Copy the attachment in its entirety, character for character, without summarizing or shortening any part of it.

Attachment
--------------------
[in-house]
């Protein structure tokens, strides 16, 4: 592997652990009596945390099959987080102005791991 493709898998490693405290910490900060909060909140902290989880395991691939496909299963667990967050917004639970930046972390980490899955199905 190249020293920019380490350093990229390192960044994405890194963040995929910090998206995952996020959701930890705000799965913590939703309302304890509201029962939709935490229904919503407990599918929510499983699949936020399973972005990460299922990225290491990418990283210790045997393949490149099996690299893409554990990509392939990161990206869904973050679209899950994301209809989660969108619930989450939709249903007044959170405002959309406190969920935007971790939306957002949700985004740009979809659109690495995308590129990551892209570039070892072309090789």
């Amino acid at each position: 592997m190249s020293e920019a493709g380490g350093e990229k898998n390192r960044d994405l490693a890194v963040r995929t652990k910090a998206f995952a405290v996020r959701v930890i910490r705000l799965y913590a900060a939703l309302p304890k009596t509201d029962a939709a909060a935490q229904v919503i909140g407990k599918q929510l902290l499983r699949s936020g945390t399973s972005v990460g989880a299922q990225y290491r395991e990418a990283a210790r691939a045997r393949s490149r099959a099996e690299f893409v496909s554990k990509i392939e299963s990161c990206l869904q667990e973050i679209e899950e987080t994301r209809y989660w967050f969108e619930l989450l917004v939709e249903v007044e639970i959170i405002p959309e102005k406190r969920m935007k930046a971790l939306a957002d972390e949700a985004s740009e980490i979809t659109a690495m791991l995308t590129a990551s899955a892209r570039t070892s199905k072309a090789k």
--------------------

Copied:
[in-house]
């Protein structure tokens, strides 16, 4: 592997652990009596945390099959987080102005791991 493709898998490693405290910490900060909060909140902290989880395991691939496909299963667990967050917004639970930046972390980490899955199905 190249020293920019380490350093990229390192960044994405890194963040995929910090998206995952996020959701930890705000799965913590939703309302304890509201029962939709935490229904919503407990599918929510499983699949936020399973972005990460299922990225290491990418990283210790045997393949490149099996690299893409554990990509392939990161990206869904973050679209899950994301209809989660969108619930989450939709249903007044959170405002959309406190969920935007971790939306957002949700985004740009979809659109690495995308590129990551892209570039070892072309090789």
């Amino acid at each position: 592997m190249s020293e920019a493709g380490g350093e990229k898998n390192r960044d994405l490693a890194v963040r995929t652990k910090a998206f995952a405290v996020r959701v930890i910490r705000l799965y913590a900060a939703l309302p304890k009596t509201d029962a939709a909060a935490q229904v919503i909140g407990k599918q929510l902290l499983r699949s936020g945390t399973s972005v990460g989880a299922q990225y290491r395991e990418a990283a210790r691939a045997r393949s490149r099959a099996e690299f893409v496909s554990k990509i392939e299963s990161c990206l869904q667990e973050i679209e899950e987080t994301r209809y989660w967050f969108e619930l989450l917004v939709e249903v007044e639970i959170i405002p959309e102005k406190r969920m935007k930046a971790l939306a957002d972390e949700a985004s740009e980490i979809t659109a690495m791991l995308t590129a990551s899955a892209r570039t070892s199905k072309a090789k």